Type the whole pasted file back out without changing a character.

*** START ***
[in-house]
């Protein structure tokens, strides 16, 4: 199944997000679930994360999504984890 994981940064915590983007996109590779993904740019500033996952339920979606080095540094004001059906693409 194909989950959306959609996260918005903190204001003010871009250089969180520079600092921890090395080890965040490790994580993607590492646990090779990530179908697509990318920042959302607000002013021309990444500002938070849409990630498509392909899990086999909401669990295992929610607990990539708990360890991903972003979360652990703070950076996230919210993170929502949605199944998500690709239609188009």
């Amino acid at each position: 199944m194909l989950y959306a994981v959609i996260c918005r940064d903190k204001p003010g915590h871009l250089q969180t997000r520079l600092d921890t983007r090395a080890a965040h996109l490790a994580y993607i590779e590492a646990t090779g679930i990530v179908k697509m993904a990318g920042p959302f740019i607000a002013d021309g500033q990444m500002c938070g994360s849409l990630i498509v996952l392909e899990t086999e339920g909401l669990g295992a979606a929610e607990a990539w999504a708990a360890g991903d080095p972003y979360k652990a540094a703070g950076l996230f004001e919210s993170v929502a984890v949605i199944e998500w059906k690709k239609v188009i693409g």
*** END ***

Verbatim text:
[in-house]
């Protein structure tokens, strides 16, 4: 199944997000679930994360999504984890 994981940064915590983007996109590779993904740019500033996952339920979606080095540094004001059906693409 194909989950959306959609996260918005903190204001003010871009250089969180520079600092921890090395080890965040490790994580993607590492646990090779990530179908697509990318920042959302607000002013021309990444500002938070849409990630498509392909899990086999909401669990295992929610607990990539708990360890991903972003979360652990703070950076996230919210993170929502949605199944998500690709239609188009």
């Amino acid at each position: 199944m194909l989950y959306a994981v959609i996260c918005r940064d903190k204001p003010g915590h871009l250089q969180t997000r520079l600092d921890t983007r090395a080890a965040h996109l490790a994580y993607i590779e590492a646990t090779g679930i990530v179908k697509m993904a990318g920042p959302f740019i607000a002013d021309g500033q990444m500002c938070g994360s849409l990630i498509v996952l392909e899990t086999e339920g909401l669990g295992a979606a929610e607990a990539w999504a708990a360890g991903d080095p972003y979360k652990a540094a703070g950076l996230f004001e919210s993170v929502a984890v949605i199944e998500w059906k690709k239609v188009i693409g």